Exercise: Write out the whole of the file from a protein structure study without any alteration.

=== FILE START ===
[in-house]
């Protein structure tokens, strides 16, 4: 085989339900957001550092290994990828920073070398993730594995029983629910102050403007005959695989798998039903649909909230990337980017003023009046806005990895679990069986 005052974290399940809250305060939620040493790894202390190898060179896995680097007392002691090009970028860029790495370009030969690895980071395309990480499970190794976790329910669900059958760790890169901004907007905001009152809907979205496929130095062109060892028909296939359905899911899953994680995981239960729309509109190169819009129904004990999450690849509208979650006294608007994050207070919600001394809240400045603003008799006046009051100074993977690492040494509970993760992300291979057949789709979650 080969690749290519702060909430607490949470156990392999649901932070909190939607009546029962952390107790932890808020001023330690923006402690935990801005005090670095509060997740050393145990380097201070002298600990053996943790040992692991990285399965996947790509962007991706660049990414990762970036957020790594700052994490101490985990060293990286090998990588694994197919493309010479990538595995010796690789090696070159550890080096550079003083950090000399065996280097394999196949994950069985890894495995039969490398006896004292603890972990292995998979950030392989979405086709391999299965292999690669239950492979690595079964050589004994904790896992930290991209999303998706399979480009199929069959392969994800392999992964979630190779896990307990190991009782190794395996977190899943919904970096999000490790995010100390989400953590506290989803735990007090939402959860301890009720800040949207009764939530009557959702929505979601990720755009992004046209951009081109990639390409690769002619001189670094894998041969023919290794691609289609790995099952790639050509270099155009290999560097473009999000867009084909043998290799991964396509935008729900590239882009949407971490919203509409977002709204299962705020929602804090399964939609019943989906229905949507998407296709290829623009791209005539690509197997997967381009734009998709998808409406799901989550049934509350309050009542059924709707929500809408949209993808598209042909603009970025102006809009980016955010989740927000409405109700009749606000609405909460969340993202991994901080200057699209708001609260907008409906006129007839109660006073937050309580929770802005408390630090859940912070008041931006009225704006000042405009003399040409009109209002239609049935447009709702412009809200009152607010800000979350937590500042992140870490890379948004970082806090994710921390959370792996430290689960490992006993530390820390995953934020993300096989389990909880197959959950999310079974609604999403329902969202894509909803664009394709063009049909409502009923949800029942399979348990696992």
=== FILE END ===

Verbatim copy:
[in-house]
């Protein structure tokens, strides 16, 4: 085989339900957001550092290994990828920073070398993730594995029983629910102050403007005959695989798998039903649909909230990337980017003023009046806005990895679990069986 005052974290399940809250305060939620040493790894202390190898060179896995680097007392002691090009970028860029790495370009030969690895980071395309990480499970190794976790329910669900059958760790890169901004907007905001009152809907979205496929130095062109060892028909296939359905899911899953994680995981239960729309509109190169819009129904004990999450690849509208979650006294608007994050207070919600001394809240400045603003008799006046009051100074993977690492040494509970993760992300291979057949789709979650 080969690749290519702060909430607490949470156990392999649901932070909190939607009546029962952390107790932890808020001023330690923006402690935990801005005090670095509060997740050393145990380097201070002298600990053996943790040992692991990285399965996947790509962007991706660049990414990762970036957020790594700052994490101490985990060293990286090998990588694994197919493309010479990538595995010796690789090696070159550890080096550079003083950090000399065996280097394999196949994950069985890894495995039969490398006896004292603890972990292995998979950030392989979405086709391999299965292999690669239950492979690595079964050589004994904790896992930290991209999303998706399979480009199929069959392969994800392999992964979630190779896990307990190991009782190794395996977190899943919904970096999000490790995010100390989400953590506290989803735990007090939402959860301890009720800040949207009764939530009557959702929505979601990720755009992004046209951009081109990639390409690769002619001189670094894998041969023919290794691609289609790995099952790639050509270099155009290999560097473009999000867009084909043998290799991964396509935008729900590239882009949407971490919203509409977002709204299962705020929602804090399964939609019943989906229905949507998407296709290829623009791209005539690509197997997967381009734009998709998808409406799901989550049934509350309050009542059924709707929500809408949209993808598209042909603009970025102006809009980016955010989740927000409405109700009749606000609405909460969340993202991994901080200057699209708001609260907008409906006129007839109660006073937050309580929770802005408390630090859940912070008041931006009225704006000042405009003399040409009109209002239609049935447009709702412009809200009152607010800000979350937590500042992140870490890379948004970082806090994710921390959370792996430290689960490992006993530390820390995953934020993300096989389990909880197959959950999310079974609604999403329902969202894509909803664009394709063009049909409502009923949800029942399979348990696992």